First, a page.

The S&P 500 headed toward a third weekly increase on a rebound in hiring and economic optimism. The benchmark 10-year Treasury is currently trading at a yield of 2.35 percent, which is lower for the day but seven basis points higher than last week. The euro reached its highest level of the year, at 1.098, against the U.S. dollar, rallying on polls that favor a Macron win in France. Oil regained 2 percent after briefly dropping below a six-month low of $44 per barrel due to mounting concerns over a supply glut. Economic indicators reported mostly favorable numbers, with personal income and spending slightly lower than expected, manufacturing a little stronger than expected, and payroll numbers better than forecast.
Jobs, Jobs and More Jobs
U.S. job gains had a strong increase of 211,000 in April and the unemployment rate unexpectedly fell to 4.4 percent, falling to the pre-crisis lows from May of 2007. These strong numbers followed a weaker reading of 79,000 job gains in March that was impacted by a late Northeast snowstorm. The U6 underemployment rate, which measures part-time employees who would take a full-time job if available, also dropped to 8.6 percent, the lowest since November of 2007. This type of good news might typically ignite inflation fears, but wage pressures, as measured by average hourly earnings, accelerated at a weaker-than-expected 2.5 percent year-over-year gain, indicating that wage inflation is currently being held in check. The strong labor market should support continued increases in consumer spending.
Fed Keeps Rates on Hold
The Federal Open Market Committee (FOMC) met earlier this week and unanimously voted to keep the benchmark Fed funds rate at .75 percent to 1.00 percent range. The central bankers acknowledged recent economic weakness, but stated, “The committee views the slowing in growth during the first quarter as likely to be transitory.” The Fed also noted that they are discussing how to proceed in shrinking its $4.5 trillion in holdings and may start unwinding by the end of this year. Today’s strong employment numbers should help to convince the Fed that the economy is prepared for interest rate normalization. The Fed funds futures have priced in an almost certain 25-basis-point rate hike in June.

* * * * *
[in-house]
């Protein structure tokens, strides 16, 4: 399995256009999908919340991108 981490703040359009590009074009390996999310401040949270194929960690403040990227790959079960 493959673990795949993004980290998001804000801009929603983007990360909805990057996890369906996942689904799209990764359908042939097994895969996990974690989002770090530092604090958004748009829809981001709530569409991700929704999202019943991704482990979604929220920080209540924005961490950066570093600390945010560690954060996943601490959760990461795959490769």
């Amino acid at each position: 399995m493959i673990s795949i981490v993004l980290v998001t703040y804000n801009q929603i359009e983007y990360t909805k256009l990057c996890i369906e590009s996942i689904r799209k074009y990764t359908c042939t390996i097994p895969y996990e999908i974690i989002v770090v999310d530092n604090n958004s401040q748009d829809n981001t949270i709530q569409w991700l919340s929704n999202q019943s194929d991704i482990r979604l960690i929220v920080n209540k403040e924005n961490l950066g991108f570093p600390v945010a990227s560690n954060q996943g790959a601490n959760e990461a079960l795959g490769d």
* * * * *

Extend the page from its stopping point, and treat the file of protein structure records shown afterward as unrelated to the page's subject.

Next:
Liberty, Equality, Fraternity
Sunday’s French presidential elections have voters facing a choice between joining the wave of populism that has swept other wealthy democracies or renewing their globalized governing principles. Marine Le Pen would like to follow the lead of Great Britain and turn away from the European Union, employing a more nationalist policy of enacting trade barriers and immigration controls. Emmanuel Macron takes the exact opposite view that France can thrive in a globalized world and that remaining in the EU offers the best tools for success. The polls appear to be favoring Macron at this point, but Brexit and the U.S. election surprises are still fresh. The markets will certainly be watching the election results with interest.
Healthcare Debate Continues
House Republicans passed their version of healthcare reform on Thursday by a slim margin, sending the bill to the Senate. Some key Senate Republicans have vowed to set aside the House bill and draft their own plan. Other senators have expressed a desire to have the new plan reviewed by the Congressional Budget Office and other industry experts before bringing the bill to a vote. The healthcare plan passage will be more complicated in the Senate, due in part to rules which make it difficult to pass bills with only 51 votes under a reconciliation process. We expect to see further market volatility for insurers and healthcare providers. It may also slow down the timing of tax cuts and reform, as Congress can’t begin work on the 2018 budget until the healthcare dilemma is solved.
Our Takeaways for the Week
- U.S. payrolls numbers are better than expected, signaling a healthy labor market that can support consumer spending
- The FOMC kept rates unchanged, but looks to June for the next rate hike
- Healthcare reform continues to add to sector volatility